Article written: October 2002
There are thousands of plant species that can produce skin reactions. Plants can produce several types of skin reaction including:
Allergic Contact Dermatitis (ACD) due to plants
This is the phytodermatitis causing the most trouble.
In the case of a florist, gardener, or forester thinking of the possibility of plant ACD is quite easy, but for the housewife reacting to indoor plants like primula (primrose) this diagnosis is often overlooked. Factors making plant dermatitis likely include:
- Exposed skin affected
- Spring/summer flare
- Hand or facial dermatitis
- Occupational or hobby-related exposure to plants.
Plants causing Allergic contact dermatitis
Specific Plants causing Contact Dermatitis
Alstromeria species (Inca lily & Peruvian Lily)
This is a popular cut flower that is often used by florists. It has a distinct lily-like flower set on a slender, leafy stem. ACD to alstromeria is mainly seen in florists, who have repeated contact with the flower. It typically causes chronic, fissured, dermatitis of the fingers. The fingertips are typically tender, red, fissured, and thickened and mimic the appearance of "tulip fingers", the rash seen in tulip workers. The rash may spread to involve the forearms and face. The dermatitis is sometimes associated with a loss of skin pigmentation. Tulip bulbs and alstromeria share the same allergen, Tuliposide A, and therefore patients tend to be allergic to both.
Tulips are popular spring flowers, even though they are short-lived and non-scented. ACD to tulips is predominantly seen in the flower bulb industry. ACD to tulip bulb is known as "tulip fingers", and is due to extensive contact with tulip bulb during digging, peeling, sorting and packaging. 56% of workers in an American bulb distributor were sensitised to tulips.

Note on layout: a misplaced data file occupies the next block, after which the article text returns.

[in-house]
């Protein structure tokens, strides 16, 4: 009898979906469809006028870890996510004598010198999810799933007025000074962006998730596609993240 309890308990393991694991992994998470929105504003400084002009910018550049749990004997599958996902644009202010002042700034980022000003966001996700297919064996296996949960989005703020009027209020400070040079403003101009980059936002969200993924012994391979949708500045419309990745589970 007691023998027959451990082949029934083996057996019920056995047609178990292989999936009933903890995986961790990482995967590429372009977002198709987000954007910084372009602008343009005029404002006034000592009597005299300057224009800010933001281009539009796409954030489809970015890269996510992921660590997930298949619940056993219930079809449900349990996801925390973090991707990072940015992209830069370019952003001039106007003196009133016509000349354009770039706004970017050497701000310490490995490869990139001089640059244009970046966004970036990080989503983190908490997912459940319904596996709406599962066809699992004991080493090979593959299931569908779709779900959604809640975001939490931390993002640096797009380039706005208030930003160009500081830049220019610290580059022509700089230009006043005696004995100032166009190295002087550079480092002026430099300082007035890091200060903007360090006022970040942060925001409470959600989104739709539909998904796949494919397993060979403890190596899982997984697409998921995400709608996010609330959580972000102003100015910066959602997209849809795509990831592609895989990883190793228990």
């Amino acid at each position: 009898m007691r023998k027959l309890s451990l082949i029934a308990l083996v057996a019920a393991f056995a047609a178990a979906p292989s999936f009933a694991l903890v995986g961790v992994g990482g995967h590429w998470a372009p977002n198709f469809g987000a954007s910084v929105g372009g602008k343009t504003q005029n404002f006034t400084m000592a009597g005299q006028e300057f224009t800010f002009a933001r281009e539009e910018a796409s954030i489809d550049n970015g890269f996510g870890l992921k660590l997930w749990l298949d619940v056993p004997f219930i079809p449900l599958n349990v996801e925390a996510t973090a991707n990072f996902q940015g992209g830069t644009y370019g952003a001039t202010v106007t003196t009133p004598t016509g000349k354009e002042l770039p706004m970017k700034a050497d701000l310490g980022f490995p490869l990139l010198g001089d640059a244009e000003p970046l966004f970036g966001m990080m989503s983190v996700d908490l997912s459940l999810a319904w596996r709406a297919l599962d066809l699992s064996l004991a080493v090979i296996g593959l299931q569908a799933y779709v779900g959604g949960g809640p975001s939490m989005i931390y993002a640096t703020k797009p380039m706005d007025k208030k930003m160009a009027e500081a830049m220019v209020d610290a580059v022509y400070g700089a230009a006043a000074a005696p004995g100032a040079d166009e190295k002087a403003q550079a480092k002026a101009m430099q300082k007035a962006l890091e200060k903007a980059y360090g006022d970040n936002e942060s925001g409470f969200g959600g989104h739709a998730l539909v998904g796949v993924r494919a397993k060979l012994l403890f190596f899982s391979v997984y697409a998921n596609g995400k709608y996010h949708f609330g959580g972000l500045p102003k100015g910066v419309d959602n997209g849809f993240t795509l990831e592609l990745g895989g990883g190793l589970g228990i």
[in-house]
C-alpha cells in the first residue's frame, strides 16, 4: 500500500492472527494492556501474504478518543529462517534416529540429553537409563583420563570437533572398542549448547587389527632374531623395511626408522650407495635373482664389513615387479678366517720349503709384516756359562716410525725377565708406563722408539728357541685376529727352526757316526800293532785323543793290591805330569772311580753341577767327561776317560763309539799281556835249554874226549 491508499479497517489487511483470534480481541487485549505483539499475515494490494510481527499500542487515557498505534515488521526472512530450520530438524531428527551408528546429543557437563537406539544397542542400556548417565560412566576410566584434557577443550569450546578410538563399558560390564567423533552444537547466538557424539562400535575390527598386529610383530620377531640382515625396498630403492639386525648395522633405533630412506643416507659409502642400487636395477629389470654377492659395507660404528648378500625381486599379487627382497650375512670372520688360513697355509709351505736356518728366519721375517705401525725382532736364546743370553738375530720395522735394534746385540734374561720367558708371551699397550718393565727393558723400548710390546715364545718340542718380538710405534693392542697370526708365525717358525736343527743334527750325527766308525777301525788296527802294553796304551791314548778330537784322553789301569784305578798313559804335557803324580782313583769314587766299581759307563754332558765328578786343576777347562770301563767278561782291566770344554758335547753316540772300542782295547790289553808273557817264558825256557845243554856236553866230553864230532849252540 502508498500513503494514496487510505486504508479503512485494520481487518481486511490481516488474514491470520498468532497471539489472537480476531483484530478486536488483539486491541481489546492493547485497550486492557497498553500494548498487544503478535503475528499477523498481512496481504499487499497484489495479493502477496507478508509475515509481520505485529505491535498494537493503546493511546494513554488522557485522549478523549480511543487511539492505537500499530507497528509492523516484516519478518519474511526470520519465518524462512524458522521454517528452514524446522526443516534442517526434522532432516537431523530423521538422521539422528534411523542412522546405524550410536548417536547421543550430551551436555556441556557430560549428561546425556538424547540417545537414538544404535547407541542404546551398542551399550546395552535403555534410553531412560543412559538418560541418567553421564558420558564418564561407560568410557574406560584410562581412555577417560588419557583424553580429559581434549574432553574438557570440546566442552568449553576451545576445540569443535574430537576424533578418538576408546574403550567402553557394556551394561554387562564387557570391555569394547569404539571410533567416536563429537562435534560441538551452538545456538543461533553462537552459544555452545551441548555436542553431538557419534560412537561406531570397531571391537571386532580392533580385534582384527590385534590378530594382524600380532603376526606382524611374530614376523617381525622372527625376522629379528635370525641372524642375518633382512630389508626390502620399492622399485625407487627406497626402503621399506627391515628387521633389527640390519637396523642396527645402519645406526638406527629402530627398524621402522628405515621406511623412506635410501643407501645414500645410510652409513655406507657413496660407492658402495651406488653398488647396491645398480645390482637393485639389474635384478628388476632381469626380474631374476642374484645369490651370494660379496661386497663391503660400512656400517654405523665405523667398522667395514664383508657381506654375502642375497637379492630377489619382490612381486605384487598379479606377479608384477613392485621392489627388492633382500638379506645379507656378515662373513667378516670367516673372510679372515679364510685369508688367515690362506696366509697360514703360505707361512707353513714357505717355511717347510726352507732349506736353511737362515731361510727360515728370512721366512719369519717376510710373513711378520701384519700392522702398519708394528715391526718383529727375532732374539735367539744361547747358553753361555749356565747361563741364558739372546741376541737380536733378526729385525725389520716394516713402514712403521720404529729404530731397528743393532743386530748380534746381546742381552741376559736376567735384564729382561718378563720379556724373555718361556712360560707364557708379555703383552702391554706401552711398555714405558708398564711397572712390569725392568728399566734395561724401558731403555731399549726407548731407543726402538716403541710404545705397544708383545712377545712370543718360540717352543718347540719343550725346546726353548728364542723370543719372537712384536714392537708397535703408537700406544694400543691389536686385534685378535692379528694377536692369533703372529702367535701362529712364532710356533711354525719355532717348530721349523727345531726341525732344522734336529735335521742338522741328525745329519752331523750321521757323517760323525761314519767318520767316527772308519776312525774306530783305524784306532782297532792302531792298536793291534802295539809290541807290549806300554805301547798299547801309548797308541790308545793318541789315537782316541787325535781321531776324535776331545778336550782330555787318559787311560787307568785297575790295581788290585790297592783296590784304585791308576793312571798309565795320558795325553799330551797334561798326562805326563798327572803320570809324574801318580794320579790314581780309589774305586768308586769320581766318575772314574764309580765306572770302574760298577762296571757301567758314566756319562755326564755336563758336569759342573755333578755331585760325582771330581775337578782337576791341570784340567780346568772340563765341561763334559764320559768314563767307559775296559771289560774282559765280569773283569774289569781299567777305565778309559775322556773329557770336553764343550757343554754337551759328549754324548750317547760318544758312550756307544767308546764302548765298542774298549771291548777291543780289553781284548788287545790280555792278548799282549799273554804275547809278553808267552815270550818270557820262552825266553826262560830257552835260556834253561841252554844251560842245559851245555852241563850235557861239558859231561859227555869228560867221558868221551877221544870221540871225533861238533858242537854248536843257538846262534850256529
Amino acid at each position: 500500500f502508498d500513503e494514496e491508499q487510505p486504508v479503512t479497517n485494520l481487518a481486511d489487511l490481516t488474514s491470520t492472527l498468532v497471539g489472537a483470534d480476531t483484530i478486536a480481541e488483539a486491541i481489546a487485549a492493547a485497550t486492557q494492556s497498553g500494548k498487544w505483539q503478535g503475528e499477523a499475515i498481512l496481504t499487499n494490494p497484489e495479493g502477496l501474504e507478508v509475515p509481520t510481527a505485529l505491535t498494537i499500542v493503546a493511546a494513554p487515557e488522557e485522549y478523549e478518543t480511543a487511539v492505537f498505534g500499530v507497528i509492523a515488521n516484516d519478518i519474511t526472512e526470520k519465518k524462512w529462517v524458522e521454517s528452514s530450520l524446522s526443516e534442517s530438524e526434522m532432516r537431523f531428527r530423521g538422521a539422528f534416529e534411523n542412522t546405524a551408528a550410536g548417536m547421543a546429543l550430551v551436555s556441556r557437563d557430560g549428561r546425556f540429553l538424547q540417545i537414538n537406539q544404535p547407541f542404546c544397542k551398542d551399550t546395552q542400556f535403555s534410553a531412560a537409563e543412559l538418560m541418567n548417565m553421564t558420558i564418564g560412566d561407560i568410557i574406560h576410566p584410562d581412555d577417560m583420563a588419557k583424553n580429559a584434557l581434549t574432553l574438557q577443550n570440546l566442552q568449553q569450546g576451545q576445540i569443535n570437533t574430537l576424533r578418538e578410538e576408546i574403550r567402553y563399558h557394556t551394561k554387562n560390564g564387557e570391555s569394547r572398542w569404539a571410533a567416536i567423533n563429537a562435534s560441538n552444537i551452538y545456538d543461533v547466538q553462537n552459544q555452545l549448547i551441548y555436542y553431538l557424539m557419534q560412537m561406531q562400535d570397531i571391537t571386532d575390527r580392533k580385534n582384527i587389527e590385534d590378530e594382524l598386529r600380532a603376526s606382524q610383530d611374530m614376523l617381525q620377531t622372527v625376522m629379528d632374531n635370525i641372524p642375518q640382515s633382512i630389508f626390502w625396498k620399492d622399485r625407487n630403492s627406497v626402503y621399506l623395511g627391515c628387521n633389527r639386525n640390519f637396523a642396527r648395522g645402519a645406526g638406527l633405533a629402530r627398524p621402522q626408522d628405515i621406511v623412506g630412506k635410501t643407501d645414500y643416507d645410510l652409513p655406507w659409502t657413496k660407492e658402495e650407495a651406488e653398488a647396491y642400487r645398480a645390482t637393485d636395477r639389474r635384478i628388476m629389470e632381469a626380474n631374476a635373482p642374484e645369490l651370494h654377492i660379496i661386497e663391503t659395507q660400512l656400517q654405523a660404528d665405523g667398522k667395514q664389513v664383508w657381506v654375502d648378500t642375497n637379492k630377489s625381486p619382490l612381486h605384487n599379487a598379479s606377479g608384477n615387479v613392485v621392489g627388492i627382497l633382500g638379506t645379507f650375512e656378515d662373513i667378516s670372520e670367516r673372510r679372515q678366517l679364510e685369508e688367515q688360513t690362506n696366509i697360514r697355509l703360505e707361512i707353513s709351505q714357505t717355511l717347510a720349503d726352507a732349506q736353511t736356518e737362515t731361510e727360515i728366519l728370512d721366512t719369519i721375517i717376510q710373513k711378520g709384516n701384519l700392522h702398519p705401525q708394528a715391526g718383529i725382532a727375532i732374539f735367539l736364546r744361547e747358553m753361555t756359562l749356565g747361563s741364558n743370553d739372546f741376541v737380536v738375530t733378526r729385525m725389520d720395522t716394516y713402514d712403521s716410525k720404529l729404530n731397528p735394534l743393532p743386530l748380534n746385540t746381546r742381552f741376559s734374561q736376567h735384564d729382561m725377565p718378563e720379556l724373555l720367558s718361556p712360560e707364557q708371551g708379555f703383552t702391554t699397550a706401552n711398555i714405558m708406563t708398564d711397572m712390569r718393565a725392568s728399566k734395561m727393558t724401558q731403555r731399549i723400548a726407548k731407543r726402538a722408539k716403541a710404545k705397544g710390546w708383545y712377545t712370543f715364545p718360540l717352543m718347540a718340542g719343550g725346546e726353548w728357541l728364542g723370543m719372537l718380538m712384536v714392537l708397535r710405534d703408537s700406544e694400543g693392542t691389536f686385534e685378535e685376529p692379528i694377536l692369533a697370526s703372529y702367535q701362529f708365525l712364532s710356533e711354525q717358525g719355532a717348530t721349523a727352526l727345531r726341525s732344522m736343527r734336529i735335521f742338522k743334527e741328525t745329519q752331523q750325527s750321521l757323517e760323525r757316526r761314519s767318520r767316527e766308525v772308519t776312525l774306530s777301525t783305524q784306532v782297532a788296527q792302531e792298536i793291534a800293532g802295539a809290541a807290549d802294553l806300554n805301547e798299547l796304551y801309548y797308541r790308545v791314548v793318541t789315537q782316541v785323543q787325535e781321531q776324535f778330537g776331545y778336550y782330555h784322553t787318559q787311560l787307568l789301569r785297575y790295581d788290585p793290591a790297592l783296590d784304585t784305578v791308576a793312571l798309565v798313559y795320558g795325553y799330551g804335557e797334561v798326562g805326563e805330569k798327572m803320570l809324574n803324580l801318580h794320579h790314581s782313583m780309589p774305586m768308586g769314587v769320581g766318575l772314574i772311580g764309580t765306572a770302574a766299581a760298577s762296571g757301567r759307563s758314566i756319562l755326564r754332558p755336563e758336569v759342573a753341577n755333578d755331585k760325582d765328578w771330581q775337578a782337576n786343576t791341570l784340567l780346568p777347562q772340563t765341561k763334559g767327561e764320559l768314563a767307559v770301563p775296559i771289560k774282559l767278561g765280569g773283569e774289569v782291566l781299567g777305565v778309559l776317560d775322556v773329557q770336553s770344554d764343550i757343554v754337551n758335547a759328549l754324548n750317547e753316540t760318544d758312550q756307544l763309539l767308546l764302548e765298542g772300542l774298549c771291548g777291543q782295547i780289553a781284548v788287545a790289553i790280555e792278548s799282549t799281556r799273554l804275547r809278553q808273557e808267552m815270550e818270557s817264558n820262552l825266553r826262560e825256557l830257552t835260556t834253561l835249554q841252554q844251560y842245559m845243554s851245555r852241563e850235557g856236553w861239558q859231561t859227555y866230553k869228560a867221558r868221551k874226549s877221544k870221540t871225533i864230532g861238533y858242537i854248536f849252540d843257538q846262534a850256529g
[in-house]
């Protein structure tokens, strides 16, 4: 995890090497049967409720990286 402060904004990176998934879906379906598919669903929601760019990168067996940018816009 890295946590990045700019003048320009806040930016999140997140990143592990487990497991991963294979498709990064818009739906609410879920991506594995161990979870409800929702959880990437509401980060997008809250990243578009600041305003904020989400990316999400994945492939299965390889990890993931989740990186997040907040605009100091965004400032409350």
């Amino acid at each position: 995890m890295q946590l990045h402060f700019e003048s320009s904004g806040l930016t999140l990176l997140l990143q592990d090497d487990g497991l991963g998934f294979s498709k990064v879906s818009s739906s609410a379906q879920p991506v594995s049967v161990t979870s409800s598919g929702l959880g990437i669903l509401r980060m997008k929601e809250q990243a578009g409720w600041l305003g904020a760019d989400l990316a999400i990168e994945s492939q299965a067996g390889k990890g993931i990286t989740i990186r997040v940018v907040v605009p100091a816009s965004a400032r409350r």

Chrysanthemum and other Compositae (Asteraceae)
There are about 500 varieties of chrysanthemums. These are one of the most common causes of ACD in florists. They belong to the family Compositae, also know as Asteraceae. Compositae is one of the largest plant families, containing about 20,000 species. They are generally herbaceous plants. A large number of compositae are weeds, and some are ornamentals. A few are cultivated as vegetables. The best known compositae, causing ACD, apart from chrysanthemum, are ragweed and feverfew (parthenium species).
Well known species of compositae family includes:
The allergens in the Compositae family are sesquiterpene lactones. Over 100 of the identified sesquiterpene lactones are potentially allergic. Unfortunately no single sesquiterpene lactone can test for sensitivity to chrysanthemums. The patient has to be tested to the actual plant to which he/she was exposed.
Sesquiterpene lactone-induced dermatitis commonly causes a chronic, red, diffuse thickened eruption of the exposed skin, resembling a photodermatitis. The fingers or hands are often the initial site of involvement among florists and growers of chrysanthemums.
The standard Patch Test tray done at the Auckland Allergy Clinic has a screening sesquiterpene lactone mix. If this test is negative a patch test to the actual suspected plant is done.
Primula is an indoor plant, which is appealing because of its beautiful flowers and long flowering season. ACD due to primula is often over looked. In Europe about 50% of the relevant positive patch test reactions are clinically unsuspected. It is very rare to see the typical linear streaks of acute ACD. More commonly a nondescript rash involving the hands, face, and neck occurs. Characteristically the fingertips are affected as a result of picking off the dead flowers and leaves. . "Any housewife with dermatitis affecting the hands, arms, neck or face, should be asked about primula house plants". In our practice primin is included in the standard battery of Patch Test.
Other Plants and flowers causing contact dermatitis in New Zealand
Dermatitis can occur if crushed leaves come in contact with the skin of a sensitised person. Patch testing will confirm the diagnosis
Dermatitis can occur if the juice of the leaves or stems of the plants or beans touches the skin.
These flowers can cause an itchy rash on the face, hands and forearms. This is more common in florists or gardeners.
Dermatitis can occur on the hands or arms usually when the leaves are plucked.